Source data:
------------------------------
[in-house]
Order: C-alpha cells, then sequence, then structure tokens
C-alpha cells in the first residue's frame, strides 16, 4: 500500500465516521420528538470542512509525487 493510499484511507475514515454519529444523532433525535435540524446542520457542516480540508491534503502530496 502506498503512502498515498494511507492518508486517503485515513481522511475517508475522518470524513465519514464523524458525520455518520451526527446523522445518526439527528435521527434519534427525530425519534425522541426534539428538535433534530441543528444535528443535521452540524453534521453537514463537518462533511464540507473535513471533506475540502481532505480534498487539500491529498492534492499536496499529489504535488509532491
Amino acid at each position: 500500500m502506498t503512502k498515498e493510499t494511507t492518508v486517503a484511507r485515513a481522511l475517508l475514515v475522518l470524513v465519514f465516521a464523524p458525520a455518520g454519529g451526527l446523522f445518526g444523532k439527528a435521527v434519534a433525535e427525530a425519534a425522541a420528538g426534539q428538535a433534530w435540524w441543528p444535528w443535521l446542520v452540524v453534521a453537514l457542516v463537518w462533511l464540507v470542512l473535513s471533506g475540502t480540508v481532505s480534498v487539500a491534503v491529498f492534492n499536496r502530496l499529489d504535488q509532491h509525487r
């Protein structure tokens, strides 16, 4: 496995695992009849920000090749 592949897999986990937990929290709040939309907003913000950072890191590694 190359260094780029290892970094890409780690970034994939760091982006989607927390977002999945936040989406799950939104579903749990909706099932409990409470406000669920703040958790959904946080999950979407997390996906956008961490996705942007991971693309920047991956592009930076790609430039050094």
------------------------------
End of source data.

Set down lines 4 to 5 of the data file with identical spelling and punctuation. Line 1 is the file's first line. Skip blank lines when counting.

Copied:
Amino acid at each position: 500500500m502506498t503512502k498515498e493510499t494511507t492518508v486517503a484511507r485515513a481522511l475517508l475514515v475522518l470524513v465519514f465516521a464523524p458525520a455518520g454519529g451526527l446523522f445518526g444523532k439527528a435521527v434519534a433525535e427525530a425519534a425522541a420528538g426534539q428538535a433534530w435540524w441543528p444535528w443535521l446542520v452540524v453534521a453537514l457542516v463537518w462533511l464540507v470542512l473535513s471533506g475540502t480540508v481532505s480534498v487539500a491534503v491529498f492534492n499536496r502530496l499529489d504535488q509532491h509525487r
């Protein structure tokens, strides 16, 4: 496995695992009849920000090749 592949897999986990937990929290709040939309907003913000950072890191590694 190359260094780029290892970094890409780690970034994939760091982006989607927390977002999945936040989406799950939104579903749990909706099932409990409470406000669920703040958790959904946080999950979407997390996906956008961490996705942007991971693309920047991956592009930076790609430039050094």